Isahaya Station

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Isahaya Station
Isahaya Station 20170106.jpg
The temporary station building at Isahaya in 2017
Location Eishō-chō, Isahaya-shi, Nagasaki-ken
Operated by
  • 100.4 km from Tosu (Nagasaki Main Line)
  • 36.2 km from Haiki (Ōmura Line)
  • 0.0 km (starting point of the Shimabara Railway Line)
Platforms 2 side + 1 island platforms
Tracks 5 + 2 sidings/passing loops
  • Bus terminal
Structure type At grade
Disabled access Yes - platforms served by elevators
Other information
Opened 27 November 1898 (1898-11-27)
  • 5,228 daily (JR Kyushu FY2016)
  • 977 daily (Shimabara FY2014)
Rank 35th (among JR Kyushu stations)
Isahaya Station is located in Japan
Isahaya Station
Isahaya Station
Location within Japan

Isahaya Station (諫早駅, Isahaya-eki) is a railway station in Eishō-chō, Isahaya, Nagasaki, Japan. It is owned by Kyushu Railway Company (JR Kyushu), and is the junction between three lines: the Nagasaki Main Line, Ōmura Line and the private Shimabara Railway Line.[1][2]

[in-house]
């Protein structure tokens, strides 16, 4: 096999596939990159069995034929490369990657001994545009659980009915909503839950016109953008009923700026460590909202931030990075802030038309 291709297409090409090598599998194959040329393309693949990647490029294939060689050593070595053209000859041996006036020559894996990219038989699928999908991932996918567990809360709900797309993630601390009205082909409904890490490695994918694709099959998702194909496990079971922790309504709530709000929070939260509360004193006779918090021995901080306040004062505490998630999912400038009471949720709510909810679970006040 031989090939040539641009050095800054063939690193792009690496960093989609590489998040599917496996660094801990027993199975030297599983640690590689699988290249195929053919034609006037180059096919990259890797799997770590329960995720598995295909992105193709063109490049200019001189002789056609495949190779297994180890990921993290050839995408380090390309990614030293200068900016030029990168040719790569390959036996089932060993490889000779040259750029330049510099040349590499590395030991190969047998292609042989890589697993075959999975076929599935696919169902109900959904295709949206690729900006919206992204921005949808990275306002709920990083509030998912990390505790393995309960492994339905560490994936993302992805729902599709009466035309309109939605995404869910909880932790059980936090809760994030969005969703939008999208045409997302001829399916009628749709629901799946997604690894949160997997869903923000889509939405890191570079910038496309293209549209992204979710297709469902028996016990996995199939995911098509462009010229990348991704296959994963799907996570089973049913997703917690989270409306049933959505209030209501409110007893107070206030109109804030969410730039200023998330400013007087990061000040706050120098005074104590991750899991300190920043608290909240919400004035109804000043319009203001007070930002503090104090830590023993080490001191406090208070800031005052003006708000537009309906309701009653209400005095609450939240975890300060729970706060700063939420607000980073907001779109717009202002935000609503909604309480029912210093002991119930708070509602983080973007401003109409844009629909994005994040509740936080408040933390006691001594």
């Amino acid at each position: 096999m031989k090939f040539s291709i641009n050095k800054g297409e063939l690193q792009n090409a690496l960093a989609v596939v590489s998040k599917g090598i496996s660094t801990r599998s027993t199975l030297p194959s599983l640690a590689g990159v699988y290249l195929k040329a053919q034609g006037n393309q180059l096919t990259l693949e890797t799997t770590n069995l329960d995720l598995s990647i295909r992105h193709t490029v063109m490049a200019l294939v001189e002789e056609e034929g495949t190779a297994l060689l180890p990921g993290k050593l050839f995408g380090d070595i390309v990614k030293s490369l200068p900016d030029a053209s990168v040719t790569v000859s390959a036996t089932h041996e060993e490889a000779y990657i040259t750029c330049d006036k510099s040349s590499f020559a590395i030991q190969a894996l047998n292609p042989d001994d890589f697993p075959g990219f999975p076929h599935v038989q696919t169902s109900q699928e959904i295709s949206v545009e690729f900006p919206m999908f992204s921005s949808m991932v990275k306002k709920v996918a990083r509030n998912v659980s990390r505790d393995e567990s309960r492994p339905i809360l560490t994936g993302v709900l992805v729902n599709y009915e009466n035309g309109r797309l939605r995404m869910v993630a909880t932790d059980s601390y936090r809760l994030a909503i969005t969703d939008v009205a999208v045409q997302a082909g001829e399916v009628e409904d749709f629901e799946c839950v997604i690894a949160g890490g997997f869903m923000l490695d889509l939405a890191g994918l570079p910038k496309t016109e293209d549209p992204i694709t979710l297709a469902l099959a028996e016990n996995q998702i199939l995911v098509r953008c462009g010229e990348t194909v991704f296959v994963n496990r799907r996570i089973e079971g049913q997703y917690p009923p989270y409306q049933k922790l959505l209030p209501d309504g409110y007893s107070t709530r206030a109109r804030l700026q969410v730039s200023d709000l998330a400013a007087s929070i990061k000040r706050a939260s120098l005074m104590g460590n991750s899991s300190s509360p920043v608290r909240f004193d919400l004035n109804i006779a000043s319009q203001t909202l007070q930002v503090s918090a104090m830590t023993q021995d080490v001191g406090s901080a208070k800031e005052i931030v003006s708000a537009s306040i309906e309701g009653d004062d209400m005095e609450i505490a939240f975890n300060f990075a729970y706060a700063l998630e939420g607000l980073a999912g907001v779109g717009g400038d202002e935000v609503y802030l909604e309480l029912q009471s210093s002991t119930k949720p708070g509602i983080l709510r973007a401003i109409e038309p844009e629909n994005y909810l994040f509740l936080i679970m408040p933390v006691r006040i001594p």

The station is served by the Nagasaki Main Line and is located 100.4 km from the starting point of the line at Tosu. It is also the eastern terminus of the Ōmura Line, 36.2 km from the starting point at Haiki and the western terminus and starting point for the private Shimabara Railway Line.[3] Besides the local services on the line, the JR Kyushu rapid Seaside Liner service between Sasebo and Nagasaki and the limited express Kamome stop at the station.[4]

Station layout[edit]

The station consists of a side platform and two island platforms serving five tracks. Track/platform 0 is a dead-end siding which juts into the platform 1 (the side platform) and is used exclusively by the trains of the Shimabara Railway Line. Platform 2 is a second side platform serving track 2 while tracks 3 and 4 are served by the island platform. Since 18 June 2016, Isahaya has operated out of a temporary station building while the construction of a new station building is in progress. The temporary building houses a JR Kyushu ticket counter with a (Midori no Madoguchi) facility as well as a Shimabara Railway ticket window. From the station building there is direct access to platform 0 while access to the other platforms is by means of an underpass which is served by steps and elevators.[3][2][4][5]